Abstract P312: San Diego County Medical Leaders Collaborate to Achieve Leading-Edge Heart Attack and Stroke Prevention Goals
The Right Care Initiative (RCI) is a California-wide, public-private coalition formed in 2007 to improve healthcare quality and outcomes. One RCI focus is cardiovascular disease (CVD) due to its high prevalence and evidence of specific healthcare improvement strategies. San Diego County, with its small set of large medical groups, was selected as a pilot project site. RCI leaders in San Diego hypothesized that outcome-focused meetings promoting the sharing of CVD prevention efforts among medical group leaders could lead to community-wide collaboration behind measurable action steps to achieve target goals. The high impact potential of the project attracted participation from the majority of San Diego medical groups. Two promising strategies were identified: (1) the delivery of bundled medication therapy consisting of aspirin, an angiotensin-converting enzyme (ACE) inhibitor, and a lipid-lowering medication for all CVD patients and patients > age 55 with diabetes, and (2) the use of pharmacists on care teams to assist with medication management. In addition, collaboration with the American Heart Association, Centers for Disease Control and Prevention, San Diego County Health and Human Services Agency and private citizens leverages existing heart-healthy lifestyle and screening programs. The participants also developed and plan to launch a local media outreach campaign to activate heart-healthy behavior adoption among San Diegans. To build team unity in the pilot project, San Diego medical group and community health leaders conducted monthly “University of Best Practices” conferences. At these non-competitive medical and academic meetings, presenters shared the successful quality improvement strategies of “high-performing” groups and participants experienced the benefits of working together. After several meetings, participants set a goal of reducing heart attacks and strokes in San Diego County by 50% within five years. Their “stretch goal” is to make the San Diego region the first “heart attack and stroke free zone.” The next step will be to track progress by routinely sharing group-specific data and action plans.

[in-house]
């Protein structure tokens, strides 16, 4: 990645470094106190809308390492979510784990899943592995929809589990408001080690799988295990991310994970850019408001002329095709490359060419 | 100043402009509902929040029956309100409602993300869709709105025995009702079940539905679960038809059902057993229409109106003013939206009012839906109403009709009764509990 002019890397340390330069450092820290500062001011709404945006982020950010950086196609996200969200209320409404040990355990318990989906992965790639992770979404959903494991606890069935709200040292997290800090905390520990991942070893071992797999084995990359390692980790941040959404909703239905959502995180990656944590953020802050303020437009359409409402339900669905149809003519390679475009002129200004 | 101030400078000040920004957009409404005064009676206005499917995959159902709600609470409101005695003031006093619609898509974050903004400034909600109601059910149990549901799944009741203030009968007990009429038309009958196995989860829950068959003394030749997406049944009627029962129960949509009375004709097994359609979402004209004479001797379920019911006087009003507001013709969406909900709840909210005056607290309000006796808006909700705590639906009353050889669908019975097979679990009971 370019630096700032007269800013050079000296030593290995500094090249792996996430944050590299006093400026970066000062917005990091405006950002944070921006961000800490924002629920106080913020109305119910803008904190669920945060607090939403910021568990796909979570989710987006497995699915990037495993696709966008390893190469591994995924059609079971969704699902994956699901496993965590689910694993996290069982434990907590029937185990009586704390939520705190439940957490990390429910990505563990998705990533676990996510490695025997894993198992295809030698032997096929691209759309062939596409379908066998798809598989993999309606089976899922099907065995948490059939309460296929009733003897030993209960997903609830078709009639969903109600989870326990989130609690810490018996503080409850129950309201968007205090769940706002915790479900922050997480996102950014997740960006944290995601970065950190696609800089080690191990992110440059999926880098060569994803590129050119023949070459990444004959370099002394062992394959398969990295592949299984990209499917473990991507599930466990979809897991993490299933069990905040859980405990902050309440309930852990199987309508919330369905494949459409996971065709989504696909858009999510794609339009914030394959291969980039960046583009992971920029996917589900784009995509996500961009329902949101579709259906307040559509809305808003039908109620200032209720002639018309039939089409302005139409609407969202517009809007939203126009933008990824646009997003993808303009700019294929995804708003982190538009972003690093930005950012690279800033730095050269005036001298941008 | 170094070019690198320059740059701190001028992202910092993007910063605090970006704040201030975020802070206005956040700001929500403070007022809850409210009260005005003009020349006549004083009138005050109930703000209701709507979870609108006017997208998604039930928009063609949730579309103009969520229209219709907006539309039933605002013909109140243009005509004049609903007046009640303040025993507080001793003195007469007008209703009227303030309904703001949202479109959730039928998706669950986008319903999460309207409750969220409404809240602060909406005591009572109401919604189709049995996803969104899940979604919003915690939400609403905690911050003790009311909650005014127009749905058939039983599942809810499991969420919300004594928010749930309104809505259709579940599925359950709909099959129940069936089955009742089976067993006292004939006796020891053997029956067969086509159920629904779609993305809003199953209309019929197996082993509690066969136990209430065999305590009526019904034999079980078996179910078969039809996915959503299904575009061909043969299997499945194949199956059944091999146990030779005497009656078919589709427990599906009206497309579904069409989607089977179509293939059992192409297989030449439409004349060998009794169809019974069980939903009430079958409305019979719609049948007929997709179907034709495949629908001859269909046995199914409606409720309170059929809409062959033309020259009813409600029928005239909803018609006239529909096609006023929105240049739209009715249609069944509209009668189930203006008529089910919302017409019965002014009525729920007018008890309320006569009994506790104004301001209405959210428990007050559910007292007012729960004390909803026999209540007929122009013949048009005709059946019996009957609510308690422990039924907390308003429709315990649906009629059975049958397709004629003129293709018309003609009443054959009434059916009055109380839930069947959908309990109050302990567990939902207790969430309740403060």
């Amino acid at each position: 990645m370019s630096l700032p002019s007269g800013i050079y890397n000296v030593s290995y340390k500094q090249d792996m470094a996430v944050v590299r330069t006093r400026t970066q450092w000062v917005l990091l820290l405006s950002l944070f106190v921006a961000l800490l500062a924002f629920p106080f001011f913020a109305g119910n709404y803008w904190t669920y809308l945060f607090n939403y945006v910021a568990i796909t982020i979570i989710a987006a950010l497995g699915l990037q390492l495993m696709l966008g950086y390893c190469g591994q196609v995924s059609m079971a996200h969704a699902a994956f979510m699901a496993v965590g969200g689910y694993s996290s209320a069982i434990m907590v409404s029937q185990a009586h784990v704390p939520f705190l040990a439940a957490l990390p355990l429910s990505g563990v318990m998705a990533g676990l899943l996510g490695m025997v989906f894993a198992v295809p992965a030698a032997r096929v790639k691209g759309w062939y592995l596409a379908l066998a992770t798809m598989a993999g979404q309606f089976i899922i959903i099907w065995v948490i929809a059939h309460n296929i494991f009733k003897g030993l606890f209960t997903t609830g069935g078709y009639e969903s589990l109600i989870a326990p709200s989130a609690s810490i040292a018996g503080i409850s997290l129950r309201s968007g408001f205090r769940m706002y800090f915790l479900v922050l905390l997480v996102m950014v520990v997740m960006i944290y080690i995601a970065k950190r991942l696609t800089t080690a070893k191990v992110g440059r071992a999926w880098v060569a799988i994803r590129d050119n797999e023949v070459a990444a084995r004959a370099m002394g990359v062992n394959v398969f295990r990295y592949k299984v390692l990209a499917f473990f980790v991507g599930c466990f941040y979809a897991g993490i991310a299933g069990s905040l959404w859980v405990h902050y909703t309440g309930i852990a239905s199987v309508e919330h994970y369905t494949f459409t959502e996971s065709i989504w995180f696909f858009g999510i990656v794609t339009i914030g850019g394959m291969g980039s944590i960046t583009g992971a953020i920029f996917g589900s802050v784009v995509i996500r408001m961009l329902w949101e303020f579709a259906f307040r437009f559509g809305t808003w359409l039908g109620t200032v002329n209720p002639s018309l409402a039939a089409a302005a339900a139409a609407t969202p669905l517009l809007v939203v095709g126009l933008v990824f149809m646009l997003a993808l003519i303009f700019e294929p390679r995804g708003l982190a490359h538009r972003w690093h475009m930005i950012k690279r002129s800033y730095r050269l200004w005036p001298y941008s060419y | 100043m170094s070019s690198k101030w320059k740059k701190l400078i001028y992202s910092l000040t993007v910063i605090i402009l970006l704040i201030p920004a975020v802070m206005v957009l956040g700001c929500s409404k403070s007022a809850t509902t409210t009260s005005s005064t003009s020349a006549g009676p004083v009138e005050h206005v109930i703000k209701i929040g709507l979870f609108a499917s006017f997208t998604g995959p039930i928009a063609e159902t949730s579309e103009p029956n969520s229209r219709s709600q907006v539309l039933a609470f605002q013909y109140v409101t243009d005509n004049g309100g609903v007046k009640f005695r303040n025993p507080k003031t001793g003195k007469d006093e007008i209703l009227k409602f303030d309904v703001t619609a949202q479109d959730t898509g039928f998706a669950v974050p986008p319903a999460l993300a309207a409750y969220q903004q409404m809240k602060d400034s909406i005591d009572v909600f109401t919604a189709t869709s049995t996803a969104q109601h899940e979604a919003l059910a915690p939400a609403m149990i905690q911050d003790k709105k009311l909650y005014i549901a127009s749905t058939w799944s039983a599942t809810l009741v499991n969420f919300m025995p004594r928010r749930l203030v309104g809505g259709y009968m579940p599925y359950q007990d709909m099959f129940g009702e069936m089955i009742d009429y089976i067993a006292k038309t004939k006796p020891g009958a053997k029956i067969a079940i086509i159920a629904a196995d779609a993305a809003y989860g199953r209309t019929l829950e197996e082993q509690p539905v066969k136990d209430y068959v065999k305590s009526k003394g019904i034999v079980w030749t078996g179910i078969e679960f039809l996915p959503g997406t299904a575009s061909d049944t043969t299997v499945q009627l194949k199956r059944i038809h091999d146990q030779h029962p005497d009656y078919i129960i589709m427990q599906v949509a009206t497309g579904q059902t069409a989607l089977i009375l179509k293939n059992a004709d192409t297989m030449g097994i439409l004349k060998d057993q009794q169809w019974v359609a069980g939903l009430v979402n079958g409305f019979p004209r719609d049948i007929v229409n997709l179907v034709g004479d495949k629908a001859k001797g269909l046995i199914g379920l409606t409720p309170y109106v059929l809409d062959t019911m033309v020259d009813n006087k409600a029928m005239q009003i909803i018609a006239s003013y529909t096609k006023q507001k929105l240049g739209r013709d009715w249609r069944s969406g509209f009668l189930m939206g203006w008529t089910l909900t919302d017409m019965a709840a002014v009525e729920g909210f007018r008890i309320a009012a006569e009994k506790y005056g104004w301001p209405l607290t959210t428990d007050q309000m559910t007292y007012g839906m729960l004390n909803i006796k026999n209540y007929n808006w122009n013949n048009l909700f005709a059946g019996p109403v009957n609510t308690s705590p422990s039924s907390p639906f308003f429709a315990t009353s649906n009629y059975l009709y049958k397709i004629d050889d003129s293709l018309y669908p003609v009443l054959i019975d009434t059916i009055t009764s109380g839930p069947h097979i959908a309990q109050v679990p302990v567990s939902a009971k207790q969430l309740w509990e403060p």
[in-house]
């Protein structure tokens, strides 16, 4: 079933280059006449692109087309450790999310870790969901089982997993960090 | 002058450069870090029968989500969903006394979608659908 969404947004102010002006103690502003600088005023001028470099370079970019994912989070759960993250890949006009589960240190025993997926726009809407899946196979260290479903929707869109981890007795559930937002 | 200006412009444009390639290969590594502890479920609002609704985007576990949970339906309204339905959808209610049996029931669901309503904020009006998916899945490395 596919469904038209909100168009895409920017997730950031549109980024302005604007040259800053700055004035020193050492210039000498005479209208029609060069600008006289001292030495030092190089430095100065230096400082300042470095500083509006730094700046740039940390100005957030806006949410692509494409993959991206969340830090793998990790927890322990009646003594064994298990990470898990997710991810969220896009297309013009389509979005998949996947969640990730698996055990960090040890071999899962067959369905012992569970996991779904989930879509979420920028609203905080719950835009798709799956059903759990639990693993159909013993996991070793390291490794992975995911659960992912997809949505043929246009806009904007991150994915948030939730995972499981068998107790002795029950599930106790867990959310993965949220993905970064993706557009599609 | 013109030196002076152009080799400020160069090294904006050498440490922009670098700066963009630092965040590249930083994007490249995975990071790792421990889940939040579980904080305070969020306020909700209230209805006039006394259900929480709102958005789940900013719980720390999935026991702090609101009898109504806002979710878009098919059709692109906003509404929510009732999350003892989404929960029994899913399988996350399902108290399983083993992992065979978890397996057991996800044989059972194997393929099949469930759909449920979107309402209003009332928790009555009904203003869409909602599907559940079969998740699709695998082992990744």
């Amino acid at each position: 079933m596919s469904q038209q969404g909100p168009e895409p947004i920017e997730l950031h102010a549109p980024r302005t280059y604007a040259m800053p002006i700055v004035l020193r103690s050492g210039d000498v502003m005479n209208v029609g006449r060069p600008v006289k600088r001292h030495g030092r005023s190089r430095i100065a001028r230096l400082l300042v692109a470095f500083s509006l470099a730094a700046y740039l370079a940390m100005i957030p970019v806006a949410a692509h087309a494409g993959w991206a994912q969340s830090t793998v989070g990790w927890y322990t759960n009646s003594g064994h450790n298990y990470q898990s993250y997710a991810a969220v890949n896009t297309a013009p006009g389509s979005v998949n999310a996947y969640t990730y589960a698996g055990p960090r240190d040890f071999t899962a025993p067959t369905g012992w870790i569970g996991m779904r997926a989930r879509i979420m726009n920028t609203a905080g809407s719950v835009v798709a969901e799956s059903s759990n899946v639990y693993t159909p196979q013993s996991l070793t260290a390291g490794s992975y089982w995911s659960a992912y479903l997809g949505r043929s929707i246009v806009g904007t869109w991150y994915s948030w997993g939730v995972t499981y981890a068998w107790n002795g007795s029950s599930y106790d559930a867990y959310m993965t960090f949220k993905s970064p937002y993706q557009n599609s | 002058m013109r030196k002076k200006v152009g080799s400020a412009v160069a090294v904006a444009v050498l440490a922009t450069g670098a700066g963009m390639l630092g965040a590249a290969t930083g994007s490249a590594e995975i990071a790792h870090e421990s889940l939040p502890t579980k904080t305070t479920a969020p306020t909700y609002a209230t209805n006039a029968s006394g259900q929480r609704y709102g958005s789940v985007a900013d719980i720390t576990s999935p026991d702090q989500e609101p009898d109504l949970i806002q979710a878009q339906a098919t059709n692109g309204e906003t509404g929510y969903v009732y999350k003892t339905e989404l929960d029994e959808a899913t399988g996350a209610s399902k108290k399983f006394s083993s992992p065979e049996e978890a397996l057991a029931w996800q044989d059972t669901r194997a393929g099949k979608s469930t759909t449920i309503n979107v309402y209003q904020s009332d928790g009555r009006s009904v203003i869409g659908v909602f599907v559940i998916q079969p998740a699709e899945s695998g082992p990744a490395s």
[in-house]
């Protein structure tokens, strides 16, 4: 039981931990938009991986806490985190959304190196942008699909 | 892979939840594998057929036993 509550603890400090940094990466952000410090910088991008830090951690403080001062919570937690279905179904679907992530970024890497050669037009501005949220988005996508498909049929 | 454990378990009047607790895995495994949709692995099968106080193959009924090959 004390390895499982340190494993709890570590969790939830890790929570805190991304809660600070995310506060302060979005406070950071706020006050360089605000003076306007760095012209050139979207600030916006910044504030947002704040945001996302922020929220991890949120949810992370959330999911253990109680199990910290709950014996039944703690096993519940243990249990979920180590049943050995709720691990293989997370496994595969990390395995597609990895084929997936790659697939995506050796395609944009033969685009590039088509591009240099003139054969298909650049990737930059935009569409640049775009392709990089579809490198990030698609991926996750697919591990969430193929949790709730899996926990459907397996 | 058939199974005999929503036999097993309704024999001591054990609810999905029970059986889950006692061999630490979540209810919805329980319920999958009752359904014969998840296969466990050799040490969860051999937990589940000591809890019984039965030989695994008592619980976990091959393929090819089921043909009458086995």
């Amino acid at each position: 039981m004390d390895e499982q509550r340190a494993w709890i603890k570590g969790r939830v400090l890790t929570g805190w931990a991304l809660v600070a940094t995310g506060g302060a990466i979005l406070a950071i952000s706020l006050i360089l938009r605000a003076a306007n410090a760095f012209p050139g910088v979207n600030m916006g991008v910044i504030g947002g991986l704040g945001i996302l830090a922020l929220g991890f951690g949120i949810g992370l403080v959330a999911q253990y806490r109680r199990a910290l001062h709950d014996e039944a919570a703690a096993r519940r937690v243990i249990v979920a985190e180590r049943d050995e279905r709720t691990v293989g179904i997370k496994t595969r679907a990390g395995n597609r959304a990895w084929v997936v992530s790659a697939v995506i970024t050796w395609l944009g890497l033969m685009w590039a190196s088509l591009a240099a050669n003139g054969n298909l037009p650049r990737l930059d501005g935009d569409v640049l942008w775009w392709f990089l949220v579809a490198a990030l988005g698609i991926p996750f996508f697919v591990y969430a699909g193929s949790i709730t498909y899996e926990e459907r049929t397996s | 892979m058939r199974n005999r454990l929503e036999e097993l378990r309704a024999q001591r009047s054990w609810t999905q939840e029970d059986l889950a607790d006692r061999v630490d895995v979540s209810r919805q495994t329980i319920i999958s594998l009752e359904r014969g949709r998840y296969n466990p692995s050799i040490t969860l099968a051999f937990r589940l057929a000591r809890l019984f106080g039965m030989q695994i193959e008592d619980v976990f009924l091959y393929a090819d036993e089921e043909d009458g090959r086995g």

Conclusions: Medical groups who normally compete in the clinical care arena found they could collaborate toward a common goal, as shown by agreement on action steps. The opportunity to regularly convene medical group leaders in San Diego proved critical to establishing necessary trust. This community-based approach is intended to catalyze the uptake of promising, evidence-based practices and improve care for San Diego’s high risk cardiovascular and diabetes patients. The recently announced national “Million Hearts” campaign synergizes closely with this pilot project’s focus on community-wide heart attack and stroke prevention.
- © 2012 by American Heart Association, Inc.